For the past three years, I have had the pleasure of visiting the Nisku Holy Trinity Parish for its celebration of All Souls' Day. Each November 2, anybody who has ever been a parishioner in Nisku tries to revisit this place and the grounds where family and friends have been buried.
It is a privilege to be able to come here and be in the presence of those who have come and gone before. The people in Nisku feel strongly connected and deeply indebted to the families who settled in this area a century ago. These people left much
behind-a sacrifice which is remembered each year-but they brought even more with them. Often the treasures of those who travel can be found in the new places they settle. They invest their knowledge in the farmland they break and build on, and in the communities they nurture. They introduce their children, first and foremost, to the values and ways of being of the old
country-the values and ways of being that are closest to the heart of their parents. This first knowledge, received in the home and found in no book, is passed on to subsequent generations. Although in later years the ways of the new world encroach and are accepted, there remains a strong tie with those who made the long journey across the ocean, and through those, with the ancestors in Poland.
Thus, All Souls' Day represents much more than a remembrance of family and friends for the people in Nisku. It is a renewal of Polish-cultural ties and a recognition of what it means to be Polish-Canadian-Albertans. Food is an important part of this event. To accommodate the many dishes brought for lunch, pews are moved aside and a long table decked with a brightly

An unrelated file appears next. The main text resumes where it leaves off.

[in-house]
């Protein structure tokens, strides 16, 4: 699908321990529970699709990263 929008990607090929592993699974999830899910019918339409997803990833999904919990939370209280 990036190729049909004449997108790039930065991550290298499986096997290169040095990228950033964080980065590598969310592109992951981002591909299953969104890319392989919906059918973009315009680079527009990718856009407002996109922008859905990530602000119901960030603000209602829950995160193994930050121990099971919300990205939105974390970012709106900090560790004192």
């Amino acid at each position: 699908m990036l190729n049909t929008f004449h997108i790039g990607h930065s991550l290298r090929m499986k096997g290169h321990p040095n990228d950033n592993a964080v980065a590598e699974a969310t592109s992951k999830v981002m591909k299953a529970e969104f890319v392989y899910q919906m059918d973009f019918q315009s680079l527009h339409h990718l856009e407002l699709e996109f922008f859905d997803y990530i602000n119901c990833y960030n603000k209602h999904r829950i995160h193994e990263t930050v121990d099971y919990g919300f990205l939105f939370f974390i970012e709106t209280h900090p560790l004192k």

embroidered tablecloth is set up in the middle of the church. Over lunch, the community shares the many family reminiscences. Names from past and present mingle thus weaving the continuing fabric of knowledge, the soul of the community.
Here in the church in Nisku the Polish language has long been replaced by English. Also in the homes, among those who are now third or fourth generation Canadian, few remember the old language. What one does remember, though, are the tunes of songs and the words of prayers. The last vestige of the language resides in prayer and devotion. The songs and hymns from the old country sooth the earliest, as well as later, generations and, as one person remarked, "it gives much more comfort to pray the words your grandmother taught you, than it is to learn new words ..." Few today know the words to the old hymns, but when soloists are invited to bring them back to mind at special events, many remember.
Reprinted with permission from Henriette Kelker.
From Wkładka Kongressowa nr. 65, January 1996.